The Recovery is Upon Us – Case Shiller Home Prices Beat Expectations, Up Across the Board, Housing has Bottomed


Home Prices Rose in the Second Quarter of 2012 According to the S&P/Case-Shiller Home Price Indices

From the report:

“Home prices gained in the second quarter,” says David M. Blitzer, Chairman of the Index Committee at S&P Dow Jones Indices. “In this month’s report all three composites and all 20 cities improved both in June and through the entire second quarter of 2012. All 20 cities and both monthly Composites rose for the second consecutive month. It would have been a third consecutive month had we not seen home prices fall in Detroit back in April.

“The National Composite rose by 6.9% in the second quarter alone, and is up 1.2% from the same quarter of 2011. The 10- and 20-City Composites closely mimic these results; the 10-City was up 5.8% over the quarter and the 20-City was up 6.0%. The two Composites also entered positive territory on an annual basis, up 0.1% and 0.5%, respectively.

“Only two cities – Charlotte and Dallas – saw annual rates of change worsen in June. The other 18 cities and both composites saw improvement in this statistic, and 13 of these had a positive trend. There were only six cities – Atlanta, Chicago, Las Vegas, Los Angeles, New York and San Diego – where the annual rates of change were still negative. Boston’s annual rate was flat. We seem to be witnessing exactly what we needed for a sustained recovery; monthly increases coupled with improving annual rates of change. The market may have finally turned around.

“The regions showed positive results for June. All 20 of the cities saw average home prices rise in June over May and all were by at least 1.0%. Detroit was up the most, +6.0%, and Charlotte the least, +1.0%. The Composites showed the same increases as last month – the 10-City rose by 2.2% in June and the 20-City by 2.3%. We are aware that we are in the middle of a seasonal buying period, but the combined positive news coming from both monthly and annual rates of change in home prices bode well for the housing market.”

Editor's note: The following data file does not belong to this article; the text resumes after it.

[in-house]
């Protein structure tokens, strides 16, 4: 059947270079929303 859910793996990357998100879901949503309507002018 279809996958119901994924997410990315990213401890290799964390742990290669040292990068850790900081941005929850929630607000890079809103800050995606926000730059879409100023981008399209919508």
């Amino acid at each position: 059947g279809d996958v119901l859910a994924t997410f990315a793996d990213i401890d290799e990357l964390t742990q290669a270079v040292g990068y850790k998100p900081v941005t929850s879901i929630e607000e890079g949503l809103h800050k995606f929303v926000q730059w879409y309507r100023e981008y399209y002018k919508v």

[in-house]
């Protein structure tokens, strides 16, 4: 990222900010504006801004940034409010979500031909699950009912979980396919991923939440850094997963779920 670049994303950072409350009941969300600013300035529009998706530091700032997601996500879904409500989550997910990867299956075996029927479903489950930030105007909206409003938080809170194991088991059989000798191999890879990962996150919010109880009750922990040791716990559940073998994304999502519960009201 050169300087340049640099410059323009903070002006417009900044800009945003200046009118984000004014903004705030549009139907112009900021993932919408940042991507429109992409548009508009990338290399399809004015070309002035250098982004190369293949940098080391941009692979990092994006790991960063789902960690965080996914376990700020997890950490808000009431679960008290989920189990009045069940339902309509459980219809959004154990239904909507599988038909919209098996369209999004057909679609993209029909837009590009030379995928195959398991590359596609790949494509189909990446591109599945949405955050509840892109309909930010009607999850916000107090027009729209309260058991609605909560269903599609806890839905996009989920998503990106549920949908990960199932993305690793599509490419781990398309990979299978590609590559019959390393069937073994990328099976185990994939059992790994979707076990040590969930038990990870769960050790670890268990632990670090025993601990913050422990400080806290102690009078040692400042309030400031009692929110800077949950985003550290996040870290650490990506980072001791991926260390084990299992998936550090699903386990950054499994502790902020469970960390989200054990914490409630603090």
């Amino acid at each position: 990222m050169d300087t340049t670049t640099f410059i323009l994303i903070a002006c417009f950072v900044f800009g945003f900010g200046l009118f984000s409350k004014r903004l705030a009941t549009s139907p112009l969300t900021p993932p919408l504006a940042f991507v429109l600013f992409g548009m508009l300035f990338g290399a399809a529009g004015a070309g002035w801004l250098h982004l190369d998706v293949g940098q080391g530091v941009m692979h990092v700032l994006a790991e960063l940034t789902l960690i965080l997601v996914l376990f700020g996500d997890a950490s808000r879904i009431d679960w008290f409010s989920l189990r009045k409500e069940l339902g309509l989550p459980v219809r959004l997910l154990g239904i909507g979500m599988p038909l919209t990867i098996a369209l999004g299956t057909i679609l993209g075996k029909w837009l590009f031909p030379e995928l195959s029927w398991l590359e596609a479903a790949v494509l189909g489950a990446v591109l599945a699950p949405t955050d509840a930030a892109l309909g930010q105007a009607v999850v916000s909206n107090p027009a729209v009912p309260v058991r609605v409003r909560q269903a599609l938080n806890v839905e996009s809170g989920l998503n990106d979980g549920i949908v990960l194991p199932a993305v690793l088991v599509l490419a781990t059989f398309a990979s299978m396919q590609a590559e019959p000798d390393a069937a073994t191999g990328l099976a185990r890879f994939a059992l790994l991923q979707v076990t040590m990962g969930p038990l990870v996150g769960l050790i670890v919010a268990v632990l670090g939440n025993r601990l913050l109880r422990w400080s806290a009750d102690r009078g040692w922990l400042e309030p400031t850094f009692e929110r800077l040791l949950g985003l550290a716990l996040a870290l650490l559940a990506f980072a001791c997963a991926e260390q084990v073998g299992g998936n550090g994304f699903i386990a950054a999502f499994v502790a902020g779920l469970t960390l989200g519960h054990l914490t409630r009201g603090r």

This is such BS…

The only reason for this “recovery” is because of the robo-signing scandal that broke the machine (temporally) for a year and a half.

We ain’t seen nothin yet…

Full report below…



Case Shiller Report

5 Responses to “The Recovery is Upon Us – Case Shiller Home Prices Beat Expectations, Up Across the Board, Housing has Bottomed”
  1. Concerned says:

    It really smells of a heavy amount of manipulating data just in time to help Obama stay in office.

  2. Frank says:

    Banks are profitable, the rich are getting richer, and they are buying up houses. Wow great news.

  3. 1ofthemany says:

    BS/propaganda/same ole same ole, we do not believe this as many do not and will not. The “Proof is not in the Pudding ” NEXT round of BS please!

  4. Sarah says:

    Case-Shiller. They had credibility at some point prior to the housing bubble. Come to think of it, so did a few other industry groups.

  5. talktotennessee says:

    How many times have we found the so called “bottom” just to be jerked up short. Banks are now in a massive mode to “short sell” their problems. They are doing this by the thousands, liquidating houses 30-40-50% of original value while still titled to homeowners. I am beginning to see second round REO foreclosures where appraised value is either stable or slightly above original REO sale price. This indicates stability but behind it is a new wave of foreclosures just entering the market. Combined with short sales, they may dip just as the market pulls back in the fall. It is a balancing act. Banks can hold these on their books only so long before dumping into the marketplace. The economy and job picture slips and timing may not work in their favor. The “new:bottom” may not be sustained. Not talked about much yet but there are new programs being implemented that basically do the same as before, allow buyers to buy nothing down, marginal credit, low interest, etc. Another sip of Kool-aid as banks perfect their new method of shuffling houses in and out of the market, making money on investors and buyers? DOJ, AG, Congress, who cares?

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